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reloaded ammo is not as dependable as factory ammo.
 

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For achieving top velocity you use a slower burning propellant for long barrels and faster for short. False - optimum propellant burnrate is determined by the case capacity, bullet weight and bore diameter NOT barrel length
 

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Smokeless powder (15lb. or less) kept in approved containers in your garage or in a closet, is likely to explode if the house catches on fire. False - smokeless powder doesn't explode; it burns very rapidly to produce a lot of gas when confined in a cartridge in a gun barrel. However, smokeless powder can accelerate the spread of a fire if it is stored improperly or if you store too much of it in one place in your home.
 

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For achieving top velocity you use a slower burning propellant for long barrels and faster for short. False - optimum propellant burnrate is determined by the case capacity, bullet weight and bore diameter NOT barrel length
The factors you mentioned are far more relevant than people give them credit for, but barrel length is relevant to port and muzzle pressures. Examples where this is relevant include shorter AR's where there are some powders which fit the desired gas patterns better than conventional loads, or if you have a muzzle device which works best at a certain pressure range.

Everything comes together, but as you said, case cap, bullet weight, and bore diameter are the foundation.
 

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The factors you mentioned are far more relevant than people give them credit for, but barrel length is relevant to port and muzzle pressures. Examples where this is relevant include shorter AR's where there are some powders which fit the desired gas patterns better than conventional loads, or if you have a muzzle device which works best at a certain pressure range.

Everything comes together, but as you said, case cap, bullet weight, and bore diameter are the foundation.
what you mentioned, mite as in maybe be true. but there are some exception to the rule. example a .308 caliber rifle will obtain a higher muzzle velocity with a longer barrel. ie: 28 inch barrels will have a higher muzzle velocity than a rifle with a 22 inch barrel, giving that the same powder and bullet weight is fired in both weapons. super slow propellants will give higher velocity with longer barrels. a .308 rifle will obtain higher velocity then a .308 pistol. so case capacity, bullet weight and bore diameter all have a bearing on velocity, but then with out an optimum barrel length you will never get maximum velocity out of any round you fire.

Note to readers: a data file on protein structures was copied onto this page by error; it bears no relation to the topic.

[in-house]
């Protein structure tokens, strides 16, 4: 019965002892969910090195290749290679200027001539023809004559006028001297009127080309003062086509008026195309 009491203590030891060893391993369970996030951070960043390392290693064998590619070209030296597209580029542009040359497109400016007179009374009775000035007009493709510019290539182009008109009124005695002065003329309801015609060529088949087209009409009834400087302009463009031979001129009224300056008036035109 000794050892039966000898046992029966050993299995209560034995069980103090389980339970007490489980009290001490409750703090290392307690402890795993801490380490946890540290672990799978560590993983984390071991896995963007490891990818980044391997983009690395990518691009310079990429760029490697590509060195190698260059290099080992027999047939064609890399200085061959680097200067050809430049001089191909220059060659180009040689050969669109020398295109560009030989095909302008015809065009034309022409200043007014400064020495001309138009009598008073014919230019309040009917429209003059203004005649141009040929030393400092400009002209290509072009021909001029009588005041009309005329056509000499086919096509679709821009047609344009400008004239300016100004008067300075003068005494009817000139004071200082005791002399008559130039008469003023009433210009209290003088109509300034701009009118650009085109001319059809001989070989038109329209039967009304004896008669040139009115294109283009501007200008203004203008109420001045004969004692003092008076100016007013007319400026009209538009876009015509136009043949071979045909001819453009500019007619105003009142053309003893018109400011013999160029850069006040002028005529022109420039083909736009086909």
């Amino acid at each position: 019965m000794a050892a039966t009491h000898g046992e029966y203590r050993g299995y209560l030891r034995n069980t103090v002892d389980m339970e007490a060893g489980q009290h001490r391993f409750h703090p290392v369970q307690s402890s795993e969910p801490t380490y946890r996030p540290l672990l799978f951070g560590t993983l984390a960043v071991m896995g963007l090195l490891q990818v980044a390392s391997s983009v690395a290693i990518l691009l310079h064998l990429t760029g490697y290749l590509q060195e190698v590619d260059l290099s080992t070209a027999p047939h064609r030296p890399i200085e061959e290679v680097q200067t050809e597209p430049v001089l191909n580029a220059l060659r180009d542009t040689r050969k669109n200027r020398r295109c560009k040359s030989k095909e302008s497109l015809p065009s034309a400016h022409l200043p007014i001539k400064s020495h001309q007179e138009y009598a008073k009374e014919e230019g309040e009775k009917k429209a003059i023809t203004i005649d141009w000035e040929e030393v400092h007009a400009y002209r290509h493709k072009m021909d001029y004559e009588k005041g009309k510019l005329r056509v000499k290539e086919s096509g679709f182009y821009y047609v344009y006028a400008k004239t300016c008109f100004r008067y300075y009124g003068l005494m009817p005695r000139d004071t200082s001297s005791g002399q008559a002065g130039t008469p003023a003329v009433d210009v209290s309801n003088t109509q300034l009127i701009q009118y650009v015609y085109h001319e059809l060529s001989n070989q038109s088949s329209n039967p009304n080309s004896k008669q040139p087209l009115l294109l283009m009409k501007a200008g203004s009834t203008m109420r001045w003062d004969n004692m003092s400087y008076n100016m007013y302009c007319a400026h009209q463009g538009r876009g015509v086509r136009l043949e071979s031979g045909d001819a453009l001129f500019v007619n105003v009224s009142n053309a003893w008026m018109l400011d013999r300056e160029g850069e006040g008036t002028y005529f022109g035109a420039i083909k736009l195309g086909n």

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what you mentioned, mite as in maybe be true. but there are some exception to the rule. example a .308 caliber rifle will obtain a higher muzzle velocity with a longer barrel. ie: 28 inch barrels will have a higher muzzle velocity than a rifle with a 22 inch barrel, giving that the same powder and bullet weight is fired in both weapons. super slow propellants will give higher velocity with longer barrels. a .308 rifle will obtain higher velocity then a .308 pistol. so case capacity, bullet weight and bore diameter all have a bearing on velocity, but then with out an optimum barrel length you will never get maximum velocity out of any round you fire.
Ratatat was discussing, at least in my interpretation of his post, the powder selection for a given cartridge, not stating that cartridges go the same speed with the same powder regardless of barrel length.

The case and bore dimensions dictate how burn dynamics relates to pressure, leading to optimum barrel length for a max load being derived from those factors. Crunching numbers on WSMs always amused me in that regard.

I personally focus more on shorter guns, but I'd imagine there's eventually limits with cartridges and slow burning powder unless you want to go to barrels far out of utilitarian range (in my opinion). Even then, there's physical ceilings and diminishing returns.
 
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